A big night with the three Bees…a music review by Fraser Beath McEwing

November 30, 2017 by Fraser Beath McEwing
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I have a feeling that the SSO wanted its APT Master Series to finish the year on a high when it nudged its budget with a big orchestra, solo singers, a male chorus (on loan from the Australian Opera) and powered up the organ.

Last night’s concert offered something for everybody, with works by Brahms, Bach and Bartok. Between them, the three Bees provided rich contrasts, even though they were all dispensing various forms of despair.

David Robertson Photo: Ken Butti

Presented under the heading Bluebeard’s Castle, the concert was not all about Bartok. It began with one of Brahms’ most loved choral works, the Alto Rhapsody. This music carries a bit of love-baggage, which Brahms didn’t always feel comfortable about exposing. After pursuing Clara Schumann and losing her to Robert, Johannes developed a secret longing for her third, and prettiest daughter, Julie. When Julie married count Vittotio Amadeo Radicati di Marmorito (giving her a much fancier married name than Mrs Brahms) Johannes presented her with the passion-laced Alto Rhapsody as a wedding present. Some observes see it as a disguised, futile love-letter. Doubtless, Julie didn’t.

The Rhapsody is scored for male chorus, mezzo-soprano and orchestra. The soloist was Michelle DeYoung who strode onto the stage in a long, dark blue lace dress, her cascading blond hair well above that of David Robertson’s greying bob. Although singing doesn’t have a lot to do with appearance, in DeYoung’s case her height gave her commanding stage presence before she’d even opened her mouth. And when she did, her billowing, rich mezzo was pure magic. She held her own against the orchestra in what was the best live rendition of the Alto Rhapsody I’ve heard.

On to Bach, and one of the 200 cantatas he was obliged to write for his various church employers. He is credited with composing 1128 works overall, but it is likely that just as many have been lost. In addition to his astonishing output as a composer, Bach was an outstanding organist, instrument technician, violinist and teacher – and he still found time to make 20 babies with the first and second Mrs Bach. Through all this activity he never left his native Germany, but once walked 200 miles across it to hear famous organist, Buxtehude, play. He fitted everything into 65 years and died in 1750 of a stroke after an unsuccessful eye operation blinded him, but didn’t stop him composing.

In addition to a small Baroque size string orchestra, (only two bull fiddles) Bach’s Cantata BWV 82 calls for a baritone (David Greco) an oboist in good form (Diana Doherty) plus a chunky little organ continuo. Like many of Bach’s cantatas, the subject is far from cheerful; the protagonist continually tells us he longs for death. Having said that, this is music to quietly bathe in. Doherty’s oboe was a delight; she didn’t try to turn the piece into an oboe concerto while Greco’s voice was well suited to the solo role, which doesn’t call for heroics.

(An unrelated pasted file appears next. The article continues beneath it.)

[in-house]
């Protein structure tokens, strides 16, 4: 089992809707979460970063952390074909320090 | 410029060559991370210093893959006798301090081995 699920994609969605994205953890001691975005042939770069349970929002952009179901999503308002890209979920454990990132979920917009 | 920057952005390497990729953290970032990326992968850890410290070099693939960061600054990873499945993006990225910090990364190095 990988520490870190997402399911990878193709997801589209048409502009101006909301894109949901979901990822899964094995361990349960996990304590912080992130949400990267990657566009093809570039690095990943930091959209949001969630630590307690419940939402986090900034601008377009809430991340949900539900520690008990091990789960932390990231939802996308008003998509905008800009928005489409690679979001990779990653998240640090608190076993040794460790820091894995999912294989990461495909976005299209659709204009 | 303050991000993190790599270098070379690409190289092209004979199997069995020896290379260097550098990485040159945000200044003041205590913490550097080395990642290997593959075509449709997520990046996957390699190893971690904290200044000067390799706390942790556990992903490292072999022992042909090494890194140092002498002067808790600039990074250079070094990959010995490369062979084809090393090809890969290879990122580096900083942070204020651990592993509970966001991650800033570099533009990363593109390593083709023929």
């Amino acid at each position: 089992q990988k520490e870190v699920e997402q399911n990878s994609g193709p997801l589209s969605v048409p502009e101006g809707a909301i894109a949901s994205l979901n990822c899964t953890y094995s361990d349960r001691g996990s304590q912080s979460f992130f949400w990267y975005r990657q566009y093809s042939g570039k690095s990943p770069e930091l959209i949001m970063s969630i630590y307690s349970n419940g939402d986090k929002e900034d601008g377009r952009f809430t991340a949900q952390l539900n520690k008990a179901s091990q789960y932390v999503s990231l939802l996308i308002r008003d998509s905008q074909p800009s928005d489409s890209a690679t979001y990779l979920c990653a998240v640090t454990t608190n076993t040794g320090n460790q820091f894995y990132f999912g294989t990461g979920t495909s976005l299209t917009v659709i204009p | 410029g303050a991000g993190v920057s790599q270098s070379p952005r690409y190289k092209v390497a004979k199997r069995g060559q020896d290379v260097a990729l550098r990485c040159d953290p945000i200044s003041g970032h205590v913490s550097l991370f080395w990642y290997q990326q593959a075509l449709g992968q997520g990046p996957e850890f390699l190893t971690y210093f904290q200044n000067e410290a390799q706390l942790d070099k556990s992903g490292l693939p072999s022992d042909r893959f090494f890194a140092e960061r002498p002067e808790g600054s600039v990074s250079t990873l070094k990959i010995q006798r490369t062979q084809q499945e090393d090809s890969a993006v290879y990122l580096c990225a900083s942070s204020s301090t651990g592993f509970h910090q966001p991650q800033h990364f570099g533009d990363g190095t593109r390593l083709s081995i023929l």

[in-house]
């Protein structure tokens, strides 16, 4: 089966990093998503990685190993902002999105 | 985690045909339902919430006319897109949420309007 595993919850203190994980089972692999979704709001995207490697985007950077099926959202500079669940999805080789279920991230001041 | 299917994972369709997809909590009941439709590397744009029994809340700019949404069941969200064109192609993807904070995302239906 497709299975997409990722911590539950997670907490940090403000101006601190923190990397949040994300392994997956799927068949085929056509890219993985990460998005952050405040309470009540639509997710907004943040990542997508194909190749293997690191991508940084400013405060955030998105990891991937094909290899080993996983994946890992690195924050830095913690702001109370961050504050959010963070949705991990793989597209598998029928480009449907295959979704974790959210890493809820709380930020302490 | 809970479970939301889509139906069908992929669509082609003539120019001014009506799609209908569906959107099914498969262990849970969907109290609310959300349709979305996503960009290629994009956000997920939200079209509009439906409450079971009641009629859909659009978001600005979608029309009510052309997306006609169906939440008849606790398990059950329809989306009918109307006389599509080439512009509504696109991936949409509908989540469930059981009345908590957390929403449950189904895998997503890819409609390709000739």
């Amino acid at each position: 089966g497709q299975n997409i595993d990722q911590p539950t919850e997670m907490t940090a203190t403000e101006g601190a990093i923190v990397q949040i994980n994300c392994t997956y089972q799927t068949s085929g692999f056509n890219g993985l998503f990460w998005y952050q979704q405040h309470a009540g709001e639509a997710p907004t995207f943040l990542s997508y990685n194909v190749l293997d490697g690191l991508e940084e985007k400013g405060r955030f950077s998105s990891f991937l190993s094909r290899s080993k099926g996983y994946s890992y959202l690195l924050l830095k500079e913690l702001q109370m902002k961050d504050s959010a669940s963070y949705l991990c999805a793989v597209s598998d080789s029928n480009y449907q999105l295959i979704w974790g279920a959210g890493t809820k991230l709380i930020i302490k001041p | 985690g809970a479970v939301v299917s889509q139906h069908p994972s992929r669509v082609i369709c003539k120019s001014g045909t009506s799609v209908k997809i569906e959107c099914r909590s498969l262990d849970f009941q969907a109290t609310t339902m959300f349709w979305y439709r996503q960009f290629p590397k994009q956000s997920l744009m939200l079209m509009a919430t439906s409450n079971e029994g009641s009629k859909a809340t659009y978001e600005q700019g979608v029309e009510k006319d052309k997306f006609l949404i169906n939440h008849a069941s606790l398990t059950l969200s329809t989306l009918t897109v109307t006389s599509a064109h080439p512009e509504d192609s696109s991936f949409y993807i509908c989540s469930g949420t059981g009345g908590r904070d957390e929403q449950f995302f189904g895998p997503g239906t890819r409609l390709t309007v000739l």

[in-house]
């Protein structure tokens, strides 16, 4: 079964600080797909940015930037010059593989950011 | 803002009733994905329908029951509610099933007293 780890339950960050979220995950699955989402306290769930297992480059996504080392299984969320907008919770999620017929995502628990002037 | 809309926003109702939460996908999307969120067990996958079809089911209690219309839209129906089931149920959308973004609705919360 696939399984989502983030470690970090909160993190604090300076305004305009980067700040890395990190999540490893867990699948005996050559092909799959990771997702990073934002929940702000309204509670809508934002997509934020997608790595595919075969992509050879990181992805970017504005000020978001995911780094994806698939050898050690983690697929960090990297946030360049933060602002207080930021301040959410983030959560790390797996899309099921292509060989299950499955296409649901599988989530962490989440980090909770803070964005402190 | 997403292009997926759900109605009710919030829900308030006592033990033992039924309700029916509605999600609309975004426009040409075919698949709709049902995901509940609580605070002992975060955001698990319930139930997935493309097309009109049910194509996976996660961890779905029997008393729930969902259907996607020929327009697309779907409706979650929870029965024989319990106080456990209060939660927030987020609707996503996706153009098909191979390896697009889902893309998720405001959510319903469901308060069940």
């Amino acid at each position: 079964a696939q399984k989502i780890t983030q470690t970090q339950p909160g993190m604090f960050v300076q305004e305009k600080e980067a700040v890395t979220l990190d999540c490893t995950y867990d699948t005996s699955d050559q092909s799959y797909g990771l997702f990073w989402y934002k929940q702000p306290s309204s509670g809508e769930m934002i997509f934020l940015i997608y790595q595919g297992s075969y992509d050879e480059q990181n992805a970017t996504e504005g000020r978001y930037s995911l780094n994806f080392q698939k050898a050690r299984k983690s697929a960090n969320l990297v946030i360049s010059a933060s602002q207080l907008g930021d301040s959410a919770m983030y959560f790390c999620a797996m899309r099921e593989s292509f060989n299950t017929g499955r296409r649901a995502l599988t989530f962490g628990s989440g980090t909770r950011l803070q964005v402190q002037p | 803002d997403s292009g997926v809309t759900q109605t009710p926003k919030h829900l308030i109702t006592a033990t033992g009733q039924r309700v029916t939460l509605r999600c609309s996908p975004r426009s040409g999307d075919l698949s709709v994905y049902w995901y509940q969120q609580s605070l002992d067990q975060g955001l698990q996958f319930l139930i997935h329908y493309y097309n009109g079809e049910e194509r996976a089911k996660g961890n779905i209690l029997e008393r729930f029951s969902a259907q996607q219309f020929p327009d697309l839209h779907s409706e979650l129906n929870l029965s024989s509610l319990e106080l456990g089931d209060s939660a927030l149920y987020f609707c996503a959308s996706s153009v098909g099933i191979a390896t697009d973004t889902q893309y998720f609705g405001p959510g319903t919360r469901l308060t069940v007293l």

Fast forward to 1911 and we find Bela Bartok in similar mood, despairing that he will never find his true love as he turns to a legendary 1697 play by Charles Perrault and transforms it into a one-act opera, calling it Bluebeard’s Castle. Bartok’s version is not quite so bloodthirsty as the original where there is quite a bit of wife beheading, but it does depict Duke Bluebeard locking up successive wives in a dark, spooky castle while he goes in search of the ultimate one who will understand him without destroying either of them.

While much of Bartok’s music leans into atonality, Bluebeard’s Castle is quite accessible to the unfamiliar listener – applying, I suspect, to much of the audience. Nonetheless, its identity themes are often harmonically disturbing. Admirably, Bartok pays special attention to toning the orchestra down at appropriate times to avoid drowning out the soloists or the male chorus.

The opera opened with a spoken prologue by actor Don Hany in Hungarian, plus English surtitles flashed on to a screen. Then the music slowly uncurls from silence to begin a breathtaking performance – which the uninitiated might dismiss because “I don’t like Bartok.” How wrong they’d be.

Duke Bluebeard – bass John Relyea – entered the imaginary castle with his latest bride, Judith, to begin the horrific drama of unlocking seven doors that reveal what Bluebeard has been up to. Judith was sung by reappearing mezzo Michelle DeYoung, this time in full-length black glitter. She sounded even better than she had previously, while Relyea’s bass was enthralling with its richness and power. He looked the part too, although I would have liked a dab of blue on his beard. Between them, and supported by a massive, beautifully conducted orchestra (the bull fiddle count maxed out at eight) and the concert hall organ, Bluebeard’s Castle came alive, even though it used no staging except for some changes in the house lighting.

Before this concert I might have queried conductor David Robertson’s choice of Bluebeard’s Castle, but now I commend him for it.

SSO Opera House concert 29 November 2017

Fraser Beath McEwing is an accomplished pianist and commentator on classical music performance and is a founding member of The theme & Variations Foundation Advisory Board which provides assistance to talented young Australian pianists. His professional background is in journalism, editing and publishing. He is also the author of three novels. and a Governor of the Sir Moses Montefiore Home.

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